• $\begingroup$ Ok. Thank you a lot. $\endgroup$
    – Anderson
    Commented Oct 28, 2020 at 2:33
  • $\begingroup$ /NO possible/ Weren't the moon landers surface to surface 2 way vessels? How does the pride of 1969 not qualify? $\endgroup$
    – Willk
    Commented Oct 28, 2020 at 19:13
  • $\begingroup$ @Willk no, they were separate low-lunar-orbit to lunar-surface and lunar-surface to low-lunar-orbit vehicles, the latter being part of the payload of the former, and both being launched from Earth and delivered to LLO by three Saturn V stages and the Apollo service module. And even going to orbit from the surface in a single stage was only possible because of the moon's smaller gravity well. $\endgroup$ Commented Oct 29, 2020 at 6:41
  • $\begingroup$ Actually SpaceX is working on a single stage lunar lander for NASA that would go from lunar orbit to the lunar surface and back again. So it should be possible. The difference with Earth is indeed the much lower lunar gravity, and no atmosphere. $\endgroup$
    – JanKanis
    Commented Oct 30, 2020 at 22:34
  • 1
    $\begingroup$ Guys, READ THE OP's foundational question. It contains the part "Imagine a world very similar to Earth". EARTH, not moon. $\endgroup$
    – user79911
    Commented Oct 31, 2020 at 5:27

As noted above you cant have a lander that size for an Earth sized world the Apollo Lunar Landers weighed in dry at something like 9,500 pounds.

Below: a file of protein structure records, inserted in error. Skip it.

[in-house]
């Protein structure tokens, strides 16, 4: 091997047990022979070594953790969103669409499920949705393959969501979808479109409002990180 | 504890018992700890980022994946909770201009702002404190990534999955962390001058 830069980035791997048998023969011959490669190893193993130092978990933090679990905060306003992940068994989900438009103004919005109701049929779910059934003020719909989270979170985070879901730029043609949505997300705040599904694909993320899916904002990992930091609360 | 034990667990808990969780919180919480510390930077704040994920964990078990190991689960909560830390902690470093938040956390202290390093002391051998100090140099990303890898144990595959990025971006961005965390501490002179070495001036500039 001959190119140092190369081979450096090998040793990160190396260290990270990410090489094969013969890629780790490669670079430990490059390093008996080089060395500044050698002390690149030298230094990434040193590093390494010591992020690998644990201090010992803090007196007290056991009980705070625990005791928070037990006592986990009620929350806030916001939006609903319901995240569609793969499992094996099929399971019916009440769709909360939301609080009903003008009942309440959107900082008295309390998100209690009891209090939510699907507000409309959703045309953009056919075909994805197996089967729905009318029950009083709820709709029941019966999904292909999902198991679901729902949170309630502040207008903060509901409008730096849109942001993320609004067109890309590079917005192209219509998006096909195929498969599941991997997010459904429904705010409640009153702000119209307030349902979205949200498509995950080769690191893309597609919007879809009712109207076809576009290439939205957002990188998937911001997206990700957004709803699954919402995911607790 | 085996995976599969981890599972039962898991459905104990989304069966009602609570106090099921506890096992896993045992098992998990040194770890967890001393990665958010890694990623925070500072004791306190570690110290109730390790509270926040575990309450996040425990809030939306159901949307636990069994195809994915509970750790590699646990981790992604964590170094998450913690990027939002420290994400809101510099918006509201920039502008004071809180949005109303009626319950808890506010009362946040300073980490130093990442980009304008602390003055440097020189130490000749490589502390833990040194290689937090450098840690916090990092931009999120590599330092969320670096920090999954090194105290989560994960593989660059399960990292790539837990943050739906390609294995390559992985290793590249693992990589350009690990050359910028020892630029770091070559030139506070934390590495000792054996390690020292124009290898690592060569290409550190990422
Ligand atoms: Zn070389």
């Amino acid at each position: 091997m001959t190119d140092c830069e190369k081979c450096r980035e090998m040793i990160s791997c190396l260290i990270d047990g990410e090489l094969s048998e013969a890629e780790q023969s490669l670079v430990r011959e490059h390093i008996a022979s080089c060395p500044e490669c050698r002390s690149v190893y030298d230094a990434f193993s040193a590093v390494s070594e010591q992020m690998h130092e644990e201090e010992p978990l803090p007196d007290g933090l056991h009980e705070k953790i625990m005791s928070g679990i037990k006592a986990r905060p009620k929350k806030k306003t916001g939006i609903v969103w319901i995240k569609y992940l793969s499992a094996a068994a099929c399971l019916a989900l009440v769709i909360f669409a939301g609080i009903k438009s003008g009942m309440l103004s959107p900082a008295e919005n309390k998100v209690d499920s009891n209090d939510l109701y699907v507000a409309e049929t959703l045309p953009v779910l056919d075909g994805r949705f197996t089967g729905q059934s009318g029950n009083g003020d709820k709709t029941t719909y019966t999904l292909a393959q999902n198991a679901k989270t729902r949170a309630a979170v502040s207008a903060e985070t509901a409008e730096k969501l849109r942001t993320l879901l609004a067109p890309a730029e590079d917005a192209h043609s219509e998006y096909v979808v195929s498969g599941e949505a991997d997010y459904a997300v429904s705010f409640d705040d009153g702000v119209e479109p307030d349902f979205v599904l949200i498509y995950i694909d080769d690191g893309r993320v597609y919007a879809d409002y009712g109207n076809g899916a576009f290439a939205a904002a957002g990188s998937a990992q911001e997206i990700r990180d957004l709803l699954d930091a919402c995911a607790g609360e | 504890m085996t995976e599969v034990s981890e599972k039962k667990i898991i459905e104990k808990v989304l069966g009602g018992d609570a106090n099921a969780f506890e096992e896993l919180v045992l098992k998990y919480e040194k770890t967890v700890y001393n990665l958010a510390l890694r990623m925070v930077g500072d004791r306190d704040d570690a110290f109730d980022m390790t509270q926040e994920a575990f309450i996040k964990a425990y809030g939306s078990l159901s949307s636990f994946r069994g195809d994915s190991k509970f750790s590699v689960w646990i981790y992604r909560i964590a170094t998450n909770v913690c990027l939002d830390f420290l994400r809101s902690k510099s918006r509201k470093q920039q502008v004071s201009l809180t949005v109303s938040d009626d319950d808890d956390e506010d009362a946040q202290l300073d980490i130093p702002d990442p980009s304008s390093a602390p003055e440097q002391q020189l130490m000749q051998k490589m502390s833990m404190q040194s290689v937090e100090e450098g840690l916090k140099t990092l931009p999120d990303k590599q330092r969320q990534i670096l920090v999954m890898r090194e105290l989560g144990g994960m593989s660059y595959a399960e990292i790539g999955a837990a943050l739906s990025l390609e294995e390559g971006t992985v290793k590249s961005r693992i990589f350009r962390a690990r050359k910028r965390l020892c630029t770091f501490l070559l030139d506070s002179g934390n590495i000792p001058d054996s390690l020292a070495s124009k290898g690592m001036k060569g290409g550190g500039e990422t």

Best I can see you doing with that sized platform is a one way lander with a rover package. The rover deploys, collects some samples (maybe a few kilos) then returns to the lander and offloads it.

Once the samples are on-board the probe deploys and inflates a high altitude balloon with a transponder that should take the sample module up to about 60-70 thousand feet (assuming Earth like atmospheric pressure) with the payload suspended on the end of a long line.

Then? You'd need a 2nd craft, with some kind of 'air' breathing engine to descend 'hook' onto and collect the payload, winch it in and then use rockets to get into LEO. For all I know probably a third rocket to recover the payload from LEO.

You would really want the those samples to be worth it though.

  • $\begingroup$ Ok, thank you a lot. $\endgroup$
    – Anderson
    Commented Oct 29, 2020 at 12:54

If you want a freeflying vehicle, as MarvinKitfox said no chemical fuel is going to get you down and back up again in a single stage with today's technology, Earth's gravity is just too strong. But depending on what you want to do you could look at Project Orion, which was a proposed concept of propelling a spacecraft by detonating small nuclear bombs behind it. Amazingly, in theory that should work. Obviously it was never developed in full, but it should be able to lift off to orbit from Earth's surface, and I guess given its performance it would also be able to land from space and then lift off again. Obviously there are some issues with radiation, so don't land near inhabited area's. And I don't know if the principle can be scaled down to your size lander, you may need a much bigger ship. But apparently it could have been developed with today's technology. (Though as nobody did, we can't be 100% sure.)

As for future fuels, one theoretical candidate you could have a look at could be metallic hydrogen.

Another more realistic option if you want to look beyond a freeflying vehicle would be a space elevator. That is almost possible with today's technology, we just need to be able to make much longer carbon nanotubes and do so economically. Or you could have a look at other non-rocket space launch systems that may fit your need.


You must log in to answer this question.

Not the answer you're looking for? Browse other questions tagged .